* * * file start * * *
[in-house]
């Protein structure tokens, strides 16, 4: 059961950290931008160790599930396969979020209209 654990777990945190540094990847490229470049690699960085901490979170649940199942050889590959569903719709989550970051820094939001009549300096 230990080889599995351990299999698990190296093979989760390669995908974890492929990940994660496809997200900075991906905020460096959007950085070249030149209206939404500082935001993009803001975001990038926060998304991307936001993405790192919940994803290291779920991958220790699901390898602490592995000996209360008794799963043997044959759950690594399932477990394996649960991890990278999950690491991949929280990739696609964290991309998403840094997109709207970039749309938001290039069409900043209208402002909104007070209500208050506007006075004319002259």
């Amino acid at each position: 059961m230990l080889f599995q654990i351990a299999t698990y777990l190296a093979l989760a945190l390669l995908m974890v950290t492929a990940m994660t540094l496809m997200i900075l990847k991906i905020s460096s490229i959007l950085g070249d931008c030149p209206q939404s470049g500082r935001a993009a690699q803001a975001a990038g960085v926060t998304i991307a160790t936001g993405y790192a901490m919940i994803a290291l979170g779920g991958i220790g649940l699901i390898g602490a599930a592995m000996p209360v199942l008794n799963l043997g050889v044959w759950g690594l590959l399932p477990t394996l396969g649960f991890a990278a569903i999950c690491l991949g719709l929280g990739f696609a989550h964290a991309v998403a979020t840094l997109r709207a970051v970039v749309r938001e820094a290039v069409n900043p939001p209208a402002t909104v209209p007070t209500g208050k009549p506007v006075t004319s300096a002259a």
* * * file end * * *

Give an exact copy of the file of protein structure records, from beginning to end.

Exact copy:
[in-house]
């Protein structure tokens, strides 16, 4: 059961950290931008160790599930396969979020209209 654990777990945190540094990847490229470049690699960085901490979170649940199942050889590959569903719709989550970051820094939001009549300096 230990080889599995351990299999698990190296093979989760390669995908974890492929990940994660496809997200900075991906905020460096959007950085070249030149209206939404500082935001993009803001975001990038926060998304991307936001993405790192919940994803290291779920991958220790699901390898602490592995000996209360008794799963043997044959759950690594399932477990394996649960991890990278999950690491991949929280990739696609964290991309998403840094997109709207970039749309938001290039069409900043209208402002909104007070209500208050506007006075004319002259």
């Amino acid at each position: 059961m230990l080889f599995q654990i351990a299999t698990y777990l190296a093979l989760a945190l390669l995908m974890v950290t492929a990940m994660t540094l496809m997200i900075l990847k991906i905020s460096s490229i959007l950085g070249d931008c030149p209206q939404s470049g500082r935001a993009a690699q803001a975001a990038g960085v926060t998304i991307a160790t936001g993405y790192a901490m919940i994803a290291l979170g779920g991958i220790g649940l699901i390898g602490a599930a592995m000996p209360v199942l008794n799963l043997g050889v044959w759950g690594l590959l399932p477990t394996l396969g649960f991890a990278a569903i999950c690491l991949g719709l929280g990739f696609a989550h964290a991309v998403a979020t840094l997109r709207a970051v970039v749309r938001e820094a290039v069409n900043p939001p209208a402002t909104v209209p007070t209500g208050k009549p506007v006075t004319s300096a002259a």